well, on a serious note, I am no fan on LEFT, but I think for bangla people, the task this time around might be to choose “the lesser evil”

  6. step1: another one of those big-bong humor laced sarcasm spewing posts
    step2: 140 people comment, some claiming i-pods,some (with 33 views since 2001) trying to get their blogs on ppl’s reading lists, most frequent comment “GB/Arnabda you have outdid urself again”.
    step3: time for the next post, ok this time its bhajji coming clean
    step4: rinse and repeat.

    LOL at those who are even attempting to start a moral discussion on a blog post. Oh and did the blogger attempt and proudly point out a note of seriousness in the post as well —-> Arnabda/GB you have outdid yourself again. Step aside kabir suman, this is the age of jibonmukhi blog-abhijans.

  7. The factoid about Fidel Castro reminds me of a popular Bengali idiom:

    “Kana chele-r naam padmalochan”

    He should change his name to Infidel Castro.

    I once read that the famous Genghis Khan was also a prolific lover, and traces of his DNA can be found in approximately 0.5% of the male population of the entire world. I wonder how many young Cubans share DNA with the big boss.

    Sorry about going on a tangent here. The real issue is hopeless.

  8. The 300 reference really freaked me out. It’s exactly 3 in the morning, and I finished a re-watch of 300.

    I wonder at the leverage Mamta got this time.

  9. I could feel that you are angry and despite sitting far away from your home, you expressed your anger through this good post. I am feeling the same anger too and like you I am also far away from Kolkata. The first thought that came to my mind following this entire fiasco was “will I ever be able to work in Kolkata – my home town?” I think the answer is No – since some people (whom apparently “we” elect and who have turned democractic system into a farce) belonging to different political parties have turned Kolkata into a city where people cannot even hope to earn. Soon, the city may even lose its much acclaimed “metro” status despite the new found fascination towards malls, multiplexes. As far as West Bengal is concerned, the future that I see is shocking and it scares me. The people who have been made the pawns in this entire fight for power (the poor peasants) will continue to be in perpetual darkness (as I am sure none actually wanted them to be better anyway as that would mean there would not be any “issue” to fight on) and the others who call themselves educated would be restricted to raising storms in the tea-cups over Mamata and Buddhadeb babu like they do on Sourav, Aneek and others. A huge number of people will be like us who would get frustated. At the end of the day, even the most optimist of them lot would struggle to paint a beautiful picture.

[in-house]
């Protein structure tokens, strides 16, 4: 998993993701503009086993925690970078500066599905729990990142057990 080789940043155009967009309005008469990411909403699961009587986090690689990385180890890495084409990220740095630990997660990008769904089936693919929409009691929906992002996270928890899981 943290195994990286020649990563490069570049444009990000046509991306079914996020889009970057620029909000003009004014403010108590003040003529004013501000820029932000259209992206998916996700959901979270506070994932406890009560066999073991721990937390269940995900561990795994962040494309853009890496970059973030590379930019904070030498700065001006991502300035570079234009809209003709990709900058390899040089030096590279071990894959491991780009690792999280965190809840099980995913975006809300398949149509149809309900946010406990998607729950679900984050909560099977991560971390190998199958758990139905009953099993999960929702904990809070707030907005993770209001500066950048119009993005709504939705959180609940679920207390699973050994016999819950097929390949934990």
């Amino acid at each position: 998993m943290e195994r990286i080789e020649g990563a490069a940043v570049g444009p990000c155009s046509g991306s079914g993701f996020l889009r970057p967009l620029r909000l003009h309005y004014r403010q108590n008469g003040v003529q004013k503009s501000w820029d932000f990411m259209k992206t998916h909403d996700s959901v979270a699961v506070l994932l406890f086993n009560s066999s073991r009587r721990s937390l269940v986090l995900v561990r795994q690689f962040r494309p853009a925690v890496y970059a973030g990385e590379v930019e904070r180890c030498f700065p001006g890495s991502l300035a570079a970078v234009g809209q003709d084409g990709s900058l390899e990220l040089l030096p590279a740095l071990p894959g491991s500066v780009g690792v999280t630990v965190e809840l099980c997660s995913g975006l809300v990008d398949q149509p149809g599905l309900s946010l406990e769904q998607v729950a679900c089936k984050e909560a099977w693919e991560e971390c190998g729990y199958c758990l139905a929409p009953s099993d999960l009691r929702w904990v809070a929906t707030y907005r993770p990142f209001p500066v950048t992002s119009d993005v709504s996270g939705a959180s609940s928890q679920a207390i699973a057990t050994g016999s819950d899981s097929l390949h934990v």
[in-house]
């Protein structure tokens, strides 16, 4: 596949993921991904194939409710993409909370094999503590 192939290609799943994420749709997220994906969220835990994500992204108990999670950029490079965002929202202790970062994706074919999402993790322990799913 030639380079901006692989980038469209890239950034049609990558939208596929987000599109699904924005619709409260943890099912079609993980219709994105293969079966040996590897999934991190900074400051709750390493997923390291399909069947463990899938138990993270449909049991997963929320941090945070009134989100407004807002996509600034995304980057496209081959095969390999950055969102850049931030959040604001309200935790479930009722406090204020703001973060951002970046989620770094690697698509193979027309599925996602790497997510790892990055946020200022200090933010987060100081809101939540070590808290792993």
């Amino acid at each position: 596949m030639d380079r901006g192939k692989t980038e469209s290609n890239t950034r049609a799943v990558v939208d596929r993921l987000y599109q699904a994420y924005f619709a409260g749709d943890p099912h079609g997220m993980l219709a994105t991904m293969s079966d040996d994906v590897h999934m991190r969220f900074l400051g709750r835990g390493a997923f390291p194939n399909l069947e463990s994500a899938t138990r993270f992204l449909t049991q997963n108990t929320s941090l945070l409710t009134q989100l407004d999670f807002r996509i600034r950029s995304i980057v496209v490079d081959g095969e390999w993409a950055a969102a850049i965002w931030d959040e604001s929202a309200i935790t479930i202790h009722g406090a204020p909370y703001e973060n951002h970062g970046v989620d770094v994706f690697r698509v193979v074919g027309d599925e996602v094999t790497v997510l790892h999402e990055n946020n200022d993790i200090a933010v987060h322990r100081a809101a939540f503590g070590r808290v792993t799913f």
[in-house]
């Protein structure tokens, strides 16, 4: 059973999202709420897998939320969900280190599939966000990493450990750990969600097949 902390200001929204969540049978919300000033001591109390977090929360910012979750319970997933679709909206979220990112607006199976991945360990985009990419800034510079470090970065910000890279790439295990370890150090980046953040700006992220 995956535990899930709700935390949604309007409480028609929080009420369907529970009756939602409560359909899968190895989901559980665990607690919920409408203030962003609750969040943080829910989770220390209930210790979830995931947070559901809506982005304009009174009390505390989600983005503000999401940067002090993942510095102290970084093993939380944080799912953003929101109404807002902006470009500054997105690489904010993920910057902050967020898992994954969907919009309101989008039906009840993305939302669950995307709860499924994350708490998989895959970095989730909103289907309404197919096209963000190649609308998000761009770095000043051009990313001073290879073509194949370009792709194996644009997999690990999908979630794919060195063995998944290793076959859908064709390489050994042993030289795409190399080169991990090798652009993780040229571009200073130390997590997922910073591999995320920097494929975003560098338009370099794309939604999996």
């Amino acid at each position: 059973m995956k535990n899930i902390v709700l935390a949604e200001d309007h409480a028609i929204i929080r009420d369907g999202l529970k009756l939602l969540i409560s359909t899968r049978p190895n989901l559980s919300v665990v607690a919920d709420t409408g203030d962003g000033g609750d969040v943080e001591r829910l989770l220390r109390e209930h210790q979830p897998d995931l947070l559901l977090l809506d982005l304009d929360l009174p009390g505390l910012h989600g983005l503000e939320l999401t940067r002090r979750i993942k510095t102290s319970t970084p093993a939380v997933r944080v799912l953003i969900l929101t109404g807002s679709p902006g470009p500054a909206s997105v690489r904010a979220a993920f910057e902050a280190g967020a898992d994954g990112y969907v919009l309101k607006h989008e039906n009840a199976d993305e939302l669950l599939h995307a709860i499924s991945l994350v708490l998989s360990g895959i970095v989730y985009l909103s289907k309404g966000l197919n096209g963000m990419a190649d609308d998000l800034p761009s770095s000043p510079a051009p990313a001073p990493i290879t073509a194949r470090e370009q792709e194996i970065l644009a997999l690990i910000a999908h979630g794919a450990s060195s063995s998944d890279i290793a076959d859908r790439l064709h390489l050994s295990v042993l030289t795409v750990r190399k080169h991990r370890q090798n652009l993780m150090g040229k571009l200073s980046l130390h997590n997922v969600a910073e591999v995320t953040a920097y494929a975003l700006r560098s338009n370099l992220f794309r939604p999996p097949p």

I have always failed to understand, how an entire state always pays a price because of ideologies (and that too I doubt whether they were honest ideologies to start with)and that is despite having comprised of people who take pride in their “educated status”.

    I do not know whether there is a way to uplift the status of my state. On one hand, I feel sad that I had to run away from it some years back in order to be recognised for my abilities and on the other in a very selfish way I feel perhaps I am privileged that I could move out for the time being.